Sir Fred Goodwin has been requested to give up at least part of his £650,000 annual pension entitlement.
The former boss of RBS is, we are told, "thinking about it".
At Holyrood, politicians suggested he might accelerate his thought process somewhat.
The party leaders were united in condemning the deal. (Annabel Goldie pursued a tack of her own with regard to VAT which need not detain us here.)
Tavish Scott of the LibDems was splendidly vituperative. He said that Sir Fred's package was 140 times the size of the state pension.
Iain Gray was agin it, as was the first minister.
However, at that point, unity evaporated. For Labour, Mr Gray attempted to pin the blame for the deal on Sir George Mathewson, formerly of RBS, now chairing the FM's team of economic advisers.
Actually, he said that he was not out to undermine Sir George's reputation - then proceeded to attempt just that.
For this observer, the attack rather misfired. Not least because Mr Salmond ably deflected it by highlighting the role played by the UK (Labour) Government in respect of RBS, including the departure of Sir Fred.
Mr Salmond relied upon a comment from the present RBS boss Stephen Hester to the effect that the UK Government played a role in the arrangements covering Sir Fred's exit.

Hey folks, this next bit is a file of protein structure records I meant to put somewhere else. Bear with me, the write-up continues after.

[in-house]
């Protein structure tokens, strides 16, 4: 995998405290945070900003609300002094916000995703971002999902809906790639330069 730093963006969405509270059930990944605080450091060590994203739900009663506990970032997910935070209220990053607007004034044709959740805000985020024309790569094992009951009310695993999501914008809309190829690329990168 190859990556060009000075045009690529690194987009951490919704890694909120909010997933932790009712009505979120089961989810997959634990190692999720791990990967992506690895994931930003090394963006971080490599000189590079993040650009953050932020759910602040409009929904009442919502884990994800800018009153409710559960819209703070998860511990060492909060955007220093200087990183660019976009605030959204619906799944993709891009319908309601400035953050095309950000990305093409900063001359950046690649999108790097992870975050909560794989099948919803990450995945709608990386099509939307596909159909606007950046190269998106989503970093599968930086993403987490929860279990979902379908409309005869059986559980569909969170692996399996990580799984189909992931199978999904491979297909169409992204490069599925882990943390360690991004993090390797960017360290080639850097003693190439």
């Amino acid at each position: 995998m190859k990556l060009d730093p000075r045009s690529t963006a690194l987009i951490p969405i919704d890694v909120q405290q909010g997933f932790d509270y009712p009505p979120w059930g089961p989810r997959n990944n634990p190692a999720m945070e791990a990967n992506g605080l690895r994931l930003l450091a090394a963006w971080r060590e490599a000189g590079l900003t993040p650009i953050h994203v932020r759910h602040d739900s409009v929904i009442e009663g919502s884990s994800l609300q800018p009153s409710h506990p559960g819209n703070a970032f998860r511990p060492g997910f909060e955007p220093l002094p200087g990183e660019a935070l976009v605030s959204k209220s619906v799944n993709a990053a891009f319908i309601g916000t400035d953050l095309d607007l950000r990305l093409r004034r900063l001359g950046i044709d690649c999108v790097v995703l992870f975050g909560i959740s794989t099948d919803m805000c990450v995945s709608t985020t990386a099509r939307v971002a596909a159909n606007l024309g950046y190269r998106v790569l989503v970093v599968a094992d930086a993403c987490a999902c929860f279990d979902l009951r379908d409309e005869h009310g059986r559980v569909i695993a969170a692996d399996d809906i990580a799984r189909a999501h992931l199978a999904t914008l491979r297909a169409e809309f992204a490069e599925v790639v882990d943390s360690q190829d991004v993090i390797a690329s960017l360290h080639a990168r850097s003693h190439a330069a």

Chancellor Alistair Darling offers a different view. He says ministers had thought, in October when they intervened in the bank, that the deal for Sir Fred was legally binding.
They learned last week that elements of it might have been discretionary upon the bank.
Should they not, sceptical MPs are now asking, have inquired a little more closely at the time?
We are told that both RBS and UK Financial Investments, which manages the UK Government's shareholding, are trying to claw back some of the cash from the departed chief executive.
At RBS, meanwhile, one detects a notable exasperation with the media focus upon Sir Fred. Mr Hester, understandably, wants to focus on the bank's future.
We in Scotland - and taxpayers throughout the UK - must hope that he is successful in his efforts to revive RBS.
However, sometimes the ventilation of public anger is entirely justified. This is one such case.